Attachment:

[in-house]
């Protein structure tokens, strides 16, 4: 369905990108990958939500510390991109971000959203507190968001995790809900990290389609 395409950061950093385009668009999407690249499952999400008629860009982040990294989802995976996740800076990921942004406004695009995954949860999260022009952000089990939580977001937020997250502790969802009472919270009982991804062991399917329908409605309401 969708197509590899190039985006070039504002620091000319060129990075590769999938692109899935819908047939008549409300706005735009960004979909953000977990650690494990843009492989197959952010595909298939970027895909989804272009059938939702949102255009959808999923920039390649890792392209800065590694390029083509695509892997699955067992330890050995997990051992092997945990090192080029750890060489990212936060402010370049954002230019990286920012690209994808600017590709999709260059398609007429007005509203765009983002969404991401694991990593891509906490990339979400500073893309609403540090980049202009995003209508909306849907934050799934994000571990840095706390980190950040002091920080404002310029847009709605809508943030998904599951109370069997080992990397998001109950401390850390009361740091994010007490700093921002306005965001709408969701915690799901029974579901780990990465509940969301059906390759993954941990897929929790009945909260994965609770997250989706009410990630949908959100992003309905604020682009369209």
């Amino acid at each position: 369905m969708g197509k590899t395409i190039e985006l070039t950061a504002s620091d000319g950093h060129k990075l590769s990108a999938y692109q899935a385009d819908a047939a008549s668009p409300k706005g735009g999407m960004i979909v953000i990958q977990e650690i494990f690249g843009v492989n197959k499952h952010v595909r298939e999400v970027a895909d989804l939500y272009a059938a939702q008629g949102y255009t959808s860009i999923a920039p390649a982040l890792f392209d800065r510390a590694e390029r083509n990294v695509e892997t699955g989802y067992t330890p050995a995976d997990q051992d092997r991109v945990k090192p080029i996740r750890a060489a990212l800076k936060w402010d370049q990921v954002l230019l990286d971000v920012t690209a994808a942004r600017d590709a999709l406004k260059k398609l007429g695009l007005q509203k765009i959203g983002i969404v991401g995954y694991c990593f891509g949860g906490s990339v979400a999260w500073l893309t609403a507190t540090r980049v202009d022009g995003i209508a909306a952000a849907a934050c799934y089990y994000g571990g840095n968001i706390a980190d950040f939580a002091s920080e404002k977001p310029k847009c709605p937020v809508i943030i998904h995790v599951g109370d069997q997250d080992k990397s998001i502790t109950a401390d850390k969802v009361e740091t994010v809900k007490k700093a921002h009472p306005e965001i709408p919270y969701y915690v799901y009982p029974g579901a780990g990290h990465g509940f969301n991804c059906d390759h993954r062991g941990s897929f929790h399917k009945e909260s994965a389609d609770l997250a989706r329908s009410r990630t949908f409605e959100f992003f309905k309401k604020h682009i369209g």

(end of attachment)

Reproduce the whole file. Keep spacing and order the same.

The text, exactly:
[in-house]
């Protein structure tokens, strides 16, 4: 369905990108990958939500510390991109971000959203507190968001995790809900990290389609 395409950061950093385009668009999407690249499952999400008629860009982040990294989802995976996740800076990921942004406004695009995954949860999260022009952000089990939580977001937020997250502790969802009472919270009982991804062991399917329908409605309401 969708197509590899190039985006070039504002620091000319060129990075590769999938692109899935819908047939008549409300706005735009960004979909953000977990650690494990843009492989197959952010595909298939970027895909989804272009059938939702949102255009959808999923920039390649890792392209800065590694390029083509695509892997699955067992330890050995997990051992092997945990090192080029750890060489990212936060402010370049954002230019990286920012690209994808600017590709999709260059398609007429007005509203765009983002969404991401694991990593891509906490990339979400500073893309609403540090980049202009995003209508909306849907934050799934994000571990840095706390980190950040002091920080404002310029847009709605809508943030998904599951109370069997080992990397998001109950401390850390009361740091994010007490700093921002306005965001709408969701915690799901029974579901780990990465509940969301059906390759993954941990897929929790009945909260994965609770997250989706009410990630949908959100992003309905604020682009369209």
């Amino acid at each position: 369905m969708g197509k590899t395409i190039e985006l070039t950061a504002s620091d000319g950093h060129k990075l590769s990108a999938y692109q899935a385009d819908a047939a008549s668009p409300k706005g735009g999407m960004i979909v953000i990958q977990e650690i494990f690249g843009v492989n197959k499952h952010v595909r298939e999400v970027a895909d989804l939500y272009a059938a939702q008629g949102y255009t959808s860009i999923a920039p390649a982040l890792f392209d800065r510390a590694e390029r083509n990294v695509e892997t699955g989802y067992t330890p050995a995976d997990q051992d092997r991109v945990k090192p080029i996740r750890a060489a990212l800076k936060w402010d370049q990921v954002l230019l990286d971000v920012t690209a994808a942004r600017d590709a999709l406004k260059k398609l007429g695009l007005q509203k765009i959203g983002i969404v991401g995954y694991c990593f891509g949860g906490s990339v979400a999260w500073l893309t609403a507190t540090r980049v202009d022009g995003i209508a909306a952000a849907a934050c799934y089990y994000g571990g840095n968001i706390a980190d950040f939580a002091s920080e404002k977001p310029k847009c709605p937020v809508i943030i998904h995790v599951g109370d069997q997250d080992k990397s998001i502790t109950a401390d850390k969802v009361e740091t994010v809900k007490k700093a921002h009472p306005e965001i709408p919270y969701y915690v799901y009982p029974g579901a780990g990290h990465g509940f969301n991804c059906d390759h993954r062991g941990s897929f929790h399917k009945e909260s994965a389609d609770l997250a989706r329908s009410r990630t949908f409605e959100f992003f309905k309401k604020h682009i369209g």